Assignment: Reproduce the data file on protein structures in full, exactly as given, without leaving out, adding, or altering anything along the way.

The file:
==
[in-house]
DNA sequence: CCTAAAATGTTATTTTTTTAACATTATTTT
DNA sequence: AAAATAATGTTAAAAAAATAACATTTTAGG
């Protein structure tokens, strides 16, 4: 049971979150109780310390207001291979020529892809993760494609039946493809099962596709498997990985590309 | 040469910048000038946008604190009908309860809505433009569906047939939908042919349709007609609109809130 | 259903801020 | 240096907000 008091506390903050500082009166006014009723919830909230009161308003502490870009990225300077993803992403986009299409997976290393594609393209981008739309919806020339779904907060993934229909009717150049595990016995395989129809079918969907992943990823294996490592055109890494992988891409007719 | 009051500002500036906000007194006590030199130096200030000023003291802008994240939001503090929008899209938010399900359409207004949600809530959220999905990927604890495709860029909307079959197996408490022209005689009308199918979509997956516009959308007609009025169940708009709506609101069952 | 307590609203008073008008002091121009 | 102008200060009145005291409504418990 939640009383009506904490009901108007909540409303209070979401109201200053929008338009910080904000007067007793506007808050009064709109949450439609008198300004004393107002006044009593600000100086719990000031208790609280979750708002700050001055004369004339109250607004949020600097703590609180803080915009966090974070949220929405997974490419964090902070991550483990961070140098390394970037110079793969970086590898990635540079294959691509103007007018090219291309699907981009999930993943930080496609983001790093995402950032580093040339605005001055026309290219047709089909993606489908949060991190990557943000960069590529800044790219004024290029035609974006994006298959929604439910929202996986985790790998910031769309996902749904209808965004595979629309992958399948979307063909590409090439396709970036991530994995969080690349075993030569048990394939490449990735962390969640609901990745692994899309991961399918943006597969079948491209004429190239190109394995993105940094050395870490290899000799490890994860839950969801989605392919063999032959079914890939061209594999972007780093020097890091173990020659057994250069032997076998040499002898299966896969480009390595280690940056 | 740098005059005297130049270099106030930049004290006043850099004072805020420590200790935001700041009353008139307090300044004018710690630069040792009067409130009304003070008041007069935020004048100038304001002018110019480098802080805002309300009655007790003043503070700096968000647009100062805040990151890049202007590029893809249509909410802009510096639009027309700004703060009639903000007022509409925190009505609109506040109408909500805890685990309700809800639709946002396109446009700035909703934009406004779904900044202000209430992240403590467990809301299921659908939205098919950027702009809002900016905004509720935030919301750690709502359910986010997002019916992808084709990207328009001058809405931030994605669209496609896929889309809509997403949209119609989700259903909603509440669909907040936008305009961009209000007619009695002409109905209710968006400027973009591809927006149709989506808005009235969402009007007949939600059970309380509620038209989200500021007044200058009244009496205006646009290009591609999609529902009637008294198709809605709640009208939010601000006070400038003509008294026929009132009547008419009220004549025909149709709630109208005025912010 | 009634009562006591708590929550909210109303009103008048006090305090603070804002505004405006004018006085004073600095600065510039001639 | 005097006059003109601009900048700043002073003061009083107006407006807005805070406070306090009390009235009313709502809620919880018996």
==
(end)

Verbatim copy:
[in-house]
DNA sequence: CCTAAAATGTTATTTTTTTAACATTATTTT
DNA sequence: AAAATAATGTTAAAAAAATAACATTTTAGG
């Protein structure tokens, strides 16, 4: 049971979150109780310390207001291979020529892809993760494609039946493809099962596709498997990985590309 | 040469910048000038946008604190009908309860809505433009569906047939939908042919349709007609609109809130 | 259903801020 | 240096907000 008091506390903050500082009166006014009723919830909230009161308003502490870009990225300077993803992403986009299409997976290393594609393209981008739309919806020339779904907060993934229909009717150049595990016995395989129809079918969907992943990823294996490592055109890494992988891409007719 | 009051500002500036906000007194006590030199130096200030000023003291802008994240939001503090929008899209938010399900359409207004949600809530959220999905990927604890495709860029909307079959197996408490022209005689009308199918979509997956516009959308007609009025169940708009709506609101069952 | 307590609203008073008008002091121009 | 102008200060009145005291409504418990 939640009383009506904490009901108007909540409303209070979401109201200053929008338009910080904000007067007793506007808050009064709109949450439609008198300004004393107002006044009593600000100086719990000031208790609280979750708002700050001055004369004339109250607004949020600097703590609180803080915009966090974070949220929405997974490419964090902070991550483990961070140098390394970037110079793969970086590898990635540079294959691509103007007018090219291309699907981009999930993943930080496609983001790093995402950032580093040339605005001055026309290219047709089909993606489908949060991190990557943000960069590529800044790219004024290029035609974006994006298959929604439910929202996986985790790998910031769309996902749904209808965004595979629309992958399948979307063909590409090439396709970036991530994995969080690349075993030569048990394939490449990735962390969640609901990745692994899309991961399918943006597969079948491209004429190239190109394995993105940094050395870490290899000799490890994860839950969801989605392919063999032959079914890939061209594999972007780093020097890091173990020659057994250069032997076998040499002898299966896969480009390595280690940056 | 740098005059005297130049270099106030930049004290006043850099004072805020420590200790935001700041009353008139307090300044004018710690630069040792009067409130009304003070008041007069935020004048100038304001002018110019480098802080805002309300009655007790003043503070700096968000647009100062805040990151890049202007590029893809249509909410802009510096639009027309700004703060009639903000007022509409925190009505609109506040109408909500805890685990309700809800639709946002396109446009700035909703934009406004779904900044202000209430992240403590467990809301299921659908939205098919950027702009809002900016905004509720935030919301750690709502359910986010997002019916992808084709990207328009001058809405931030994605669209496609896929889309809509997403949209119609989700259903909603509440669909907040936008305009961009209000007619009695002409109905209710968006400027973009591809927006149709989506808005009235969402009007007949939600059970309380509620038209989200500021007044200058009244009496205006646009290009591609999609529902009637008294198709809605709640009208939010601000006070400038003509008294026929009132009547008419009220004549025909149709709630109208005025912010 | 009634009562006591708590929550909210109303009103008048006090305090603070804002505004405006004018006085004073600095600065510039001639 | 005097006059003109601009900048700043002073003061009083107006407006807005805070406070306090009390009235009313709502809620919880018996």